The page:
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July 23, 2013 / compassioninpolitics

What are the applications of post-modernism to business, life, and academia

I think post-modern ideas are trickling into academia and academic research. I think you can see that in the following 5 areas:

1) Organizational studies (decentralization, critique of bureaucracy, systems theory, and learning organization)
2) Leadership (Situational specific leadership)
3) Psychology (I think this field is uniquely post-modern to the extent that it attempts to focus on subjectivity and to the extent it tries to apply different frames of thinking)
4) Law (there are various identity movements: particularly race, feminism, priviledge, and disability which have been integrated at least in law reviews)
5) Business and Entrepreneurship (more de-centralized organizations–probably toward a balance between the two, systems theory, and co-creation of products–moving toward open forms of innovation)

I think by its nature, though, post-modernism can’t create a “theory that explains everything” because it almost implicitly says–but everyone has a different opinion, experience, perspective).

I think there is a distinction which can be brought between thinking about post-modernism as acting like a tool (providing possible insights) and it being a solution. It probably works decently as a tool, but not particularly well as a solution. As a solution (or fundamentalism) it has a tendency to throw the baby out with the bathwater. And in the case of modernity–it is a baby that has presumably had empirical victories in certain areas.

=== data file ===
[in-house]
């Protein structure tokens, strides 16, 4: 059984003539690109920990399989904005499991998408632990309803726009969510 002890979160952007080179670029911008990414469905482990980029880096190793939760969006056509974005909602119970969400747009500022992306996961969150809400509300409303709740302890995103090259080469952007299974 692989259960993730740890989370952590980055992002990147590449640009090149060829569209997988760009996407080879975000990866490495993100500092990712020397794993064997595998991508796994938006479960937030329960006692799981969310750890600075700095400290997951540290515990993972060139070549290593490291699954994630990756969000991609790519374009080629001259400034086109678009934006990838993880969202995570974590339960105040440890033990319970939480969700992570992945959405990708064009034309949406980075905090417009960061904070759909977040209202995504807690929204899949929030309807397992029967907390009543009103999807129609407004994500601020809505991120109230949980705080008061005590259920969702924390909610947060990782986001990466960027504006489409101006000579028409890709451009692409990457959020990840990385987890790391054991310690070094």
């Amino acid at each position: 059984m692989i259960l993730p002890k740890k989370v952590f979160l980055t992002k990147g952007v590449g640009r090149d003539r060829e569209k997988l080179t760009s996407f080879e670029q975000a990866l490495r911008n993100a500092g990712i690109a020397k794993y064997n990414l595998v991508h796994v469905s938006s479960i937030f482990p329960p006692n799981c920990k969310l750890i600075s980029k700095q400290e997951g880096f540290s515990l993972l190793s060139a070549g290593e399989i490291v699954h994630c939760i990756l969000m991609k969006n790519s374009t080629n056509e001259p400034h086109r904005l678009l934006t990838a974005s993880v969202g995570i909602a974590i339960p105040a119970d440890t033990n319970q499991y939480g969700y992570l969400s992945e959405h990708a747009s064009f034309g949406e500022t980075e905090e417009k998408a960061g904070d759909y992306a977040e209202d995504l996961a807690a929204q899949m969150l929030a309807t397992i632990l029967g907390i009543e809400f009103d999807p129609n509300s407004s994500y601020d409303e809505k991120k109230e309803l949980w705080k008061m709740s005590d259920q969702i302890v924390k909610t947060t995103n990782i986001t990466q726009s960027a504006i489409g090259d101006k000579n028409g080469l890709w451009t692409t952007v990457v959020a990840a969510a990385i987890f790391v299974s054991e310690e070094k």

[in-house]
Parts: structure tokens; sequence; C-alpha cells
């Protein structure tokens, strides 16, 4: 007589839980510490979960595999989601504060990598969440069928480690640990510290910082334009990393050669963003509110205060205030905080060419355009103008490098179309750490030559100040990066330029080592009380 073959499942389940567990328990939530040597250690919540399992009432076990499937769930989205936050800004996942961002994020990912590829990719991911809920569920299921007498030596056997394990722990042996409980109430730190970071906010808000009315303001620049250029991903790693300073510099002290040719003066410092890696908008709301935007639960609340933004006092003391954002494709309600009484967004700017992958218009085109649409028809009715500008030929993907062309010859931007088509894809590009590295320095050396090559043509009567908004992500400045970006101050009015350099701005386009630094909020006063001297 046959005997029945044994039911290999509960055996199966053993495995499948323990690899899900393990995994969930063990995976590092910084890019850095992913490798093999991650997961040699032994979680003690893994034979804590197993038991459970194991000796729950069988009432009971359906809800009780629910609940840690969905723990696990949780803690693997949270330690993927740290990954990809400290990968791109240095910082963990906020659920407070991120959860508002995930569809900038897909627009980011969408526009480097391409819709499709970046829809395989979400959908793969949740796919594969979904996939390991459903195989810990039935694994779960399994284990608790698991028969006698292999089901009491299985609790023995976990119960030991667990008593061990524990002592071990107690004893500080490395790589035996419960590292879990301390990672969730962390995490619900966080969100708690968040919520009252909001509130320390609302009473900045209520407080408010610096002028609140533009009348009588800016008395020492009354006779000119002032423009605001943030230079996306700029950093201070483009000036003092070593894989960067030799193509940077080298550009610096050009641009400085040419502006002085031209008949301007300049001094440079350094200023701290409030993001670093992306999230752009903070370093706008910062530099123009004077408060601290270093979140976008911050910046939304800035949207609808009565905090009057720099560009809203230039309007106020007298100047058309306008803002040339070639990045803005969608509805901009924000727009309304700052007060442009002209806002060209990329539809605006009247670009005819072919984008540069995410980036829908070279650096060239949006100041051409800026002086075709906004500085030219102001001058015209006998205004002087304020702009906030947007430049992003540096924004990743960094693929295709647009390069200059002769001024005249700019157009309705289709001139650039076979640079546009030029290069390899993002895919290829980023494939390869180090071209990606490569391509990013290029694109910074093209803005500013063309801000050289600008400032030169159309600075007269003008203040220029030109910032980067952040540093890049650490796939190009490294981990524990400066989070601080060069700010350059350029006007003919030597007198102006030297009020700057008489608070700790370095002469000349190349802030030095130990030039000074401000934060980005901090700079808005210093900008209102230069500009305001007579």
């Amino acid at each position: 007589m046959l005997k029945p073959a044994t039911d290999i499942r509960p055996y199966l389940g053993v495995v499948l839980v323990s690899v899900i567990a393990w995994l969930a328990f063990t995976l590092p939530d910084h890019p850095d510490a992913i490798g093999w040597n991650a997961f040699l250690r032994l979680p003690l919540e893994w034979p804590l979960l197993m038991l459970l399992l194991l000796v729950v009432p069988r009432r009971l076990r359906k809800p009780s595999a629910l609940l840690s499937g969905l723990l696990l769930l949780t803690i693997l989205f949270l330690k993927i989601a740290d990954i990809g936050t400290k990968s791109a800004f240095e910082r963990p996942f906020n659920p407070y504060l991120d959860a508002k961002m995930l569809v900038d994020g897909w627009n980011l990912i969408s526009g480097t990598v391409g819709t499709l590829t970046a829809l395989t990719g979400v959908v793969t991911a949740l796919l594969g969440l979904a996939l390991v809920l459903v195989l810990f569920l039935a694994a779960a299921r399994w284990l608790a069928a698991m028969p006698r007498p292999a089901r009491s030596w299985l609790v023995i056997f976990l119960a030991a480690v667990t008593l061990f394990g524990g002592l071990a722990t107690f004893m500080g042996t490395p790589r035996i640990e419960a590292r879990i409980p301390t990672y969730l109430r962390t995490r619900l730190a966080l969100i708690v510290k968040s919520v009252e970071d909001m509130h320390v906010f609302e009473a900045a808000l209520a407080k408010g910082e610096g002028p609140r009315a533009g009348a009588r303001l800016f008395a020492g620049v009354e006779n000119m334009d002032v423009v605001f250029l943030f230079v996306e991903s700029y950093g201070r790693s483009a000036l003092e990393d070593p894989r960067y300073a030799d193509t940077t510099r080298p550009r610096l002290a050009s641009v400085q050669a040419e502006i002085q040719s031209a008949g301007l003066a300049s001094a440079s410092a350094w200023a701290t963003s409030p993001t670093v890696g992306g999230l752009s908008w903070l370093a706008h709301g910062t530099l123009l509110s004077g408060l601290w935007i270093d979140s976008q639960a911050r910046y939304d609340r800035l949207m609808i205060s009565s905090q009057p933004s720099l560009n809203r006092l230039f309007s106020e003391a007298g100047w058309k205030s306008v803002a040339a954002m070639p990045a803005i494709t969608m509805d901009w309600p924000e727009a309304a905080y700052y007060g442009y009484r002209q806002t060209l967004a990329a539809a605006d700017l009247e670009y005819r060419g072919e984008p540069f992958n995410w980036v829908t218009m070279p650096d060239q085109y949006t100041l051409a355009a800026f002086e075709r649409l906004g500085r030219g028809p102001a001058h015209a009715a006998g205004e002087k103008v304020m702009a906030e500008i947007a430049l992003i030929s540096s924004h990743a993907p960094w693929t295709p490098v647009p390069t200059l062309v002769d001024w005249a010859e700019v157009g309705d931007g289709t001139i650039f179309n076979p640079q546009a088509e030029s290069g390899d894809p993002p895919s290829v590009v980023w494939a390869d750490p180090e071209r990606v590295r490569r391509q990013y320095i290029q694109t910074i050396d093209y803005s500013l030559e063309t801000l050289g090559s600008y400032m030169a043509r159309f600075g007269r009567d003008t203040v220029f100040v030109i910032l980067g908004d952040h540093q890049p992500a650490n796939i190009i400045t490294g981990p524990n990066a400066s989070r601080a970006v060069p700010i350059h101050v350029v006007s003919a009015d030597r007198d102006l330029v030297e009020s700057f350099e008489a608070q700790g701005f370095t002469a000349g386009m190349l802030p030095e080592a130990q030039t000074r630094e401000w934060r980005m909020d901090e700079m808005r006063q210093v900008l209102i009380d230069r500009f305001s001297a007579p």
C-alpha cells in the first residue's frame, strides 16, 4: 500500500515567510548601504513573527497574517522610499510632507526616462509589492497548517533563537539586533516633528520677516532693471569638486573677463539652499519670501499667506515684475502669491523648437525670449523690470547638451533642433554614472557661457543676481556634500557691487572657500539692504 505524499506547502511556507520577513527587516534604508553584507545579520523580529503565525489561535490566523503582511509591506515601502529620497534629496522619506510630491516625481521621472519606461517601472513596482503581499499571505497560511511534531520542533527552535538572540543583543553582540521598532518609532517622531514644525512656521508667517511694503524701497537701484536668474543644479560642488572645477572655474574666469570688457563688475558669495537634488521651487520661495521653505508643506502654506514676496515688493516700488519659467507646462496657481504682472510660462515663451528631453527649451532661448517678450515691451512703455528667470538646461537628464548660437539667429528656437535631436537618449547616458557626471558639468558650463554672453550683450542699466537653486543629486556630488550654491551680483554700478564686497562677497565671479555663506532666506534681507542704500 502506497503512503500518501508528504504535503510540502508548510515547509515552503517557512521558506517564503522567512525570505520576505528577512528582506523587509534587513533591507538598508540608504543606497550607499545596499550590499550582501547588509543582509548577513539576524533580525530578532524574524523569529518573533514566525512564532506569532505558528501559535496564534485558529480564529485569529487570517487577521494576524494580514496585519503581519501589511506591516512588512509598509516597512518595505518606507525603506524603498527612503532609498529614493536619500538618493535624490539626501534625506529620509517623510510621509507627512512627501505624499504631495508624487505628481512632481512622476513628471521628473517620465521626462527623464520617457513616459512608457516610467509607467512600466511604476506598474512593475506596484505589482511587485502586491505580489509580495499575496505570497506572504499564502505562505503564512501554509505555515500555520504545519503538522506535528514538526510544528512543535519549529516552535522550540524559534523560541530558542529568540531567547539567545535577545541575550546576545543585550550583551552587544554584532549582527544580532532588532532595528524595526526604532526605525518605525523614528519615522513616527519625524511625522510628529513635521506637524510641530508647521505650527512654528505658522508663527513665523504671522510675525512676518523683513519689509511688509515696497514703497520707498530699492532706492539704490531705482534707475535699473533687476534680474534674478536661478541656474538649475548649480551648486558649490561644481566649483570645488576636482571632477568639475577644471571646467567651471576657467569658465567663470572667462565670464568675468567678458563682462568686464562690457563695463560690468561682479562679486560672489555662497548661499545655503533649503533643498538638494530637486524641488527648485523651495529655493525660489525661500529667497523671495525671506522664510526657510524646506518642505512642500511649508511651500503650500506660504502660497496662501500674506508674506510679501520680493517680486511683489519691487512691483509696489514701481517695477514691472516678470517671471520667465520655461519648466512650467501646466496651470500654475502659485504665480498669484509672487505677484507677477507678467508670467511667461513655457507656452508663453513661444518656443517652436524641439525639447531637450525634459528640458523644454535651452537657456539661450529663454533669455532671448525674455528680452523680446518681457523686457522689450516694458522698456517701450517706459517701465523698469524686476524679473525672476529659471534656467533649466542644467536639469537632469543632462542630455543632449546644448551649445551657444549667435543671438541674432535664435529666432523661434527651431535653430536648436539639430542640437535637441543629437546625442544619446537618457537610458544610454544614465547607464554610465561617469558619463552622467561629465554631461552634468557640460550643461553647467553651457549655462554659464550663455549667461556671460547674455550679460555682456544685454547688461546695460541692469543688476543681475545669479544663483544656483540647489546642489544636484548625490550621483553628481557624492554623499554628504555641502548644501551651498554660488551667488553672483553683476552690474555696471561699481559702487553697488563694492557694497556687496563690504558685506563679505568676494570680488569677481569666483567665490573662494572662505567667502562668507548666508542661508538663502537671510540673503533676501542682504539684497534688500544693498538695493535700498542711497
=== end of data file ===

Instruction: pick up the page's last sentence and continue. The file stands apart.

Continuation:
So for instance, it helps to test and refine with the tool of post-modernism in the same way you might do for science or that you would do with a lean startup.

Post-modernism may be most at home–in language, identity, conventions, bureaucracies, and institutions–particularly those institutions that tend to treat one-size fits all solution or have otherwise ossified. So for instance these questions seem relevant: How do universal rules affect or implicate group identity? Or how does group identity affect our experience of a particularly policy or institution?

* I labeled systems theory as a post-modern one and I don’t think it has to be. But I think that looking at something from an organic, complex, and nuanced perspective can lead you in the direction of post-modern thoughts.

** I should also point out that why identity theories have post-modern concepts in the way they examine universals and institutions–that post-modernism itself calls identity into question as a stable idea or concept.

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